Bearing witness is nothing more than saying where you think God is at work in your life and the world. We bear witness all the time; we’re just not used to thinking about doing it in terms of our faith.
So here’s what I want us to do today. I want you to turn to a neighbor and witness to something that you’re used to talking about.
For me, I’ll use my dog Otto. I talk about Otto all the time. He has been my faithful and energetic companion for the past six years. Otto is a yellow lab who has traded some of his brain cells in for friendliness. He loves to snuggle. He loves to greet people in the church office. His favorite place on earth is Camp Sequanota, but he’s just as happy in any outdoor setting.
Hear that, that’s me witnessing about my dog. Now I’d like you to turn to a neighbor and share something you like to talk about.
What makes a good witness? I think it’s speaking with candor, simply, conversationally, about something that you are passionate about. Is there only one way to do it? No. Does it have to be perfect? Absolutely not. I mean, what is perfect when you’re sharing news of something you love? Witnessing is easier than we think.
Okay, now I want to try something else. I want us to engage in conversation again, but this time I want us to talk about faith. Where have you sensed God at work in the world? Whether in your personal lives, through work or school or the church or through someone else’s life? Wherever, however.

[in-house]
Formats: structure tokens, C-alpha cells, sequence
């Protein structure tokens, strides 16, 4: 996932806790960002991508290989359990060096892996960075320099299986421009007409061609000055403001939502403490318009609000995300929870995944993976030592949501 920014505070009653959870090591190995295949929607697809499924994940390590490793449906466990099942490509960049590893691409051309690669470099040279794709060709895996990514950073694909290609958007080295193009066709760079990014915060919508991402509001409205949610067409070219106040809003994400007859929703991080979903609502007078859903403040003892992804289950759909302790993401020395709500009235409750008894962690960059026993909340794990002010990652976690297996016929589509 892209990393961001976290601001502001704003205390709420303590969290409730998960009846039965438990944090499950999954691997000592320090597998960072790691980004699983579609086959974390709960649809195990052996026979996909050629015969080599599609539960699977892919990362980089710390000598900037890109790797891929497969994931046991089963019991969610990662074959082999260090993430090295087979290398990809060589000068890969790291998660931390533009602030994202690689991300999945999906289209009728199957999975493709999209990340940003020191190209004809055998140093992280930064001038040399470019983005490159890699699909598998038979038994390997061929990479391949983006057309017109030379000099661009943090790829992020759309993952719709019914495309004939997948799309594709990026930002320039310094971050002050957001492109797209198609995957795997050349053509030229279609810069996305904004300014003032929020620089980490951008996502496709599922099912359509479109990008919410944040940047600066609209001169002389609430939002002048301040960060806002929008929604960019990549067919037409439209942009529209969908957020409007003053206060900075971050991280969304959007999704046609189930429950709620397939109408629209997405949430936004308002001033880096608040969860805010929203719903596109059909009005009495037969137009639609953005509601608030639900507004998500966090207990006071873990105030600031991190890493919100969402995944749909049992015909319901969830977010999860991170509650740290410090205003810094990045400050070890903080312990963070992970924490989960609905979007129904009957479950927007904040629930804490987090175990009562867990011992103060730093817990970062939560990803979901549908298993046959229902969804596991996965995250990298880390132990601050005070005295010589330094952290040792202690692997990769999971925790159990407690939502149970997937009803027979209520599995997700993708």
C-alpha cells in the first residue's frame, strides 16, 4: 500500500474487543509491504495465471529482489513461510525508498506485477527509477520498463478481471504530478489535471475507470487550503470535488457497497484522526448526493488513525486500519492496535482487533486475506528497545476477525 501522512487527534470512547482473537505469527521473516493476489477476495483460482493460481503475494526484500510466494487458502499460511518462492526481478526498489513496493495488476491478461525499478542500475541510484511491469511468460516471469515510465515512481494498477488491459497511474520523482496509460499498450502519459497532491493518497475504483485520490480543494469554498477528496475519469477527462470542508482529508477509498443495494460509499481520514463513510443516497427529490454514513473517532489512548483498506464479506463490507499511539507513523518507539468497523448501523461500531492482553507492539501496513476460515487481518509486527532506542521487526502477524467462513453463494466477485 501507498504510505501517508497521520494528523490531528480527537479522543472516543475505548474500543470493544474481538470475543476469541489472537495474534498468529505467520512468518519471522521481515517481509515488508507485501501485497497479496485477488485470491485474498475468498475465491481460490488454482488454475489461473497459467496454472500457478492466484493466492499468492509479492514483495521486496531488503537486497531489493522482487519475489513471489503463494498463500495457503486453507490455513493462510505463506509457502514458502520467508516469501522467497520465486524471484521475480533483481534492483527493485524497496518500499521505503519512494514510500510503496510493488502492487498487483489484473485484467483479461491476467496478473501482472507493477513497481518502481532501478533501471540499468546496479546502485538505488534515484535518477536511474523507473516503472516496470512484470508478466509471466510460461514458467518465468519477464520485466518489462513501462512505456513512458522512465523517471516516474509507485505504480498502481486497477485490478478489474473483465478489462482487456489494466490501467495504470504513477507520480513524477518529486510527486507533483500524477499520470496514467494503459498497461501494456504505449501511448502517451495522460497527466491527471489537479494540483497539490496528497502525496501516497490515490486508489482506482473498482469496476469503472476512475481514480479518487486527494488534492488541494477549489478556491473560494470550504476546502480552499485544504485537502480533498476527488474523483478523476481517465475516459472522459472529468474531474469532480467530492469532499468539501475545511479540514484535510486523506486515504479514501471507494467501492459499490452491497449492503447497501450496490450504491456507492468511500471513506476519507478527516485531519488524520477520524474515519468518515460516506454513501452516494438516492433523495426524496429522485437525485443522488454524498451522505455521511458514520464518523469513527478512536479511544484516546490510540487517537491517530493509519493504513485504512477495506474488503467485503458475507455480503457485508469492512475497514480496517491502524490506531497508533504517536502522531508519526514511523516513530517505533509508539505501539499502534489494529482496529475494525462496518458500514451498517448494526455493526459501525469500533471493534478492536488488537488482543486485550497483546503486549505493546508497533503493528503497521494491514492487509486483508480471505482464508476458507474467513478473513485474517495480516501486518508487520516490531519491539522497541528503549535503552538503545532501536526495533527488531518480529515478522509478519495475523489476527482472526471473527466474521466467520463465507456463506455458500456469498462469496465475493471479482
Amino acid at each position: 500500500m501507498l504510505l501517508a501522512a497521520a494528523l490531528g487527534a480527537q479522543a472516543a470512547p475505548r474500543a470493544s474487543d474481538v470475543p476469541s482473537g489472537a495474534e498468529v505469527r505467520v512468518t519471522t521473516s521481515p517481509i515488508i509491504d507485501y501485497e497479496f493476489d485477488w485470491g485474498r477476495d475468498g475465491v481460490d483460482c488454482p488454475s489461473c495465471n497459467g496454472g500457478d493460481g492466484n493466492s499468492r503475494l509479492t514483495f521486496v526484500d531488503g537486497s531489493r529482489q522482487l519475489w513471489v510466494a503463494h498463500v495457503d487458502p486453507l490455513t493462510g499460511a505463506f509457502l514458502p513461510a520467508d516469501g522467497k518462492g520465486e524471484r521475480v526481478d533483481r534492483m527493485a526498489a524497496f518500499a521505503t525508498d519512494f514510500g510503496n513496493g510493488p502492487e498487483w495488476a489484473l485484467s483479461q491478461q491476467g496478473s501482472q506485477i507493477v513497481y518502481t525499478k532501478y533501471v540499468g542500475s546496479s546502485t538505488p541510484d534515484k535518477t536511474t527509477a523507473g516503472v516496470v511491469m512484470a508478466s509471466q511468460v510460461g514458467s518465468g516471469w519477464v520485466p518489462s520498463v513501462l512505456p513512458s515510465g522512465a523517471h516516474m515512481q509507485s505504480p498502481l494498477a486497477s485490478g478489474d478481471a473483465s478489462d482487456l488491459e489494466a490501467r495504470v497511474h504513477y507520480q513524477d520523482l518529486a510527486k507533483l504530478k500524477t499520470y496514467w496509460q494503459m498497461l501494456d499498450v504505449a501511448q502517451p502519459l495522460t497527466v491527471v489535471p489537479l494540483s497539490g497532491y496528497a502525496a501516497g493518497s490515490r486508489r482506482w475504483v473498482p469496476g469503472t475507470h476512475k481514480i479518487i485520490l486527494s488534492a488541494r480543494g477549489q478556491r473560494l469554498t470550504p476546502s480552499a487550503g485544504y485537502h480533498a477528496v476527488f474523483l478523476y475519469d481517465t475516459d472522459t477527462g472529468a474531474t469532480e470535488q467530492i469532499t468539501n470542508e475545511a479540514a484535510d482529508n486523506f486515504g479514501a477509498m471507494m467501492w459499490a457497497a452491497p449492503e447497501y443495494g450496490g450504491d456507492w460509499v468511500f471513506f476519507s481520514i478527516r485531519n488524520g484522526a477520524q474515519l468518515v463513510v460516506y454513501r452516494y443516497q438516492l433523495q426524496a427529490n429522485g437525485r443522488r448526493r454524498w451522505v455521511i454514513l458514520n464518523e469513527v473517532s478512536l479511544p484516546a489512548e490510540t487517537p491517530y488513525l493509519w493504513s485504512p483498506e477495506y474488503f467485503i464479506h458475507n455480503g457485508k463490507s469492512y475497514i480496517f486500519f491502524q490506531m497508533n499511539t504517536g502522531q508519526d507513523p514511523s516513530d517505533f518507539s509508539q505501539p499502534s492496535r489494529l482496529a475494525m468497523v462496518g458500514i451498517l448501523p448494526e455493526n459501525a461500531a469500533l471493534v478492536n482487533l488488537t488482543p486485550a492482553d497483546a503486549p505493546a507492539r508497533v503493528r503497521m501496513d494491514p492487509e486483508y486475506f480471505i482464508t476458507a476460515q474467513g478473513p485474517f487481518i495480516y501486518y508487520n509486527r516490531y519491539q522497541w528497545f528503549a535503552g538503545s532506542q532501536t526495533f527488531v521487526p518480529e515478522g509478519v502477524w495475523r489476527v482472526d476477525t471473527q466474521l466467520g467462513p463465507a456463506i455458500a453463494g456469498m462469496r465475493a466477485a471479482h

Example: Recently I’ve had conversations on the sidewalk with strangers about the flamingos in our church’s flowerbeds. It gave me the opportunity to share with them the story of our youth group, the national youth gathering, and how God is at work in the lives of our youth.
Now you do it—where have you seen God in action?
I know this may seem new, but we can really do this. We can all witness to how God is at work in our lives.
Now here’s the amazing thing. There’s 60 of us talking here this morning, sharing our stories of God for only a few minutes. It would a year of preaching in order to come close to the amount of witnessing you have done here today. Through your simple witnessing you actually did quite a lot to share the gospel.
I believe we all can do this, because we are all experts on how faith shapes our everyday lives. Because we’re all working at this faith thing together. All Christians have a lot to contribute to the conversation in terms of how faith is lived out in our daily lives.
You see, this is an essential skill for us as people of God. The first disciples were charged to be witnesses to the risen Christ, so they had the unimaginable task of telling the good news of how God came to us in Jesus, how he was executed, and three days later he rose from the grave. It’s a story that is earth-shattering. It is a story that they could barely believe, despite the fact that they were living it. But they told the story. And generation after generation the church has continued this story. And now it is our turn to continue in the story as we witness to God’s action.
So there you have it. Resurrected people witness. Perhaps we don’t witness with great confidence, but who knows—before long, maybe we too, in our joy, and in our disbelief and wonder, can hear and respond to Jesus’ call. We too will be witnesses of these things. AMEN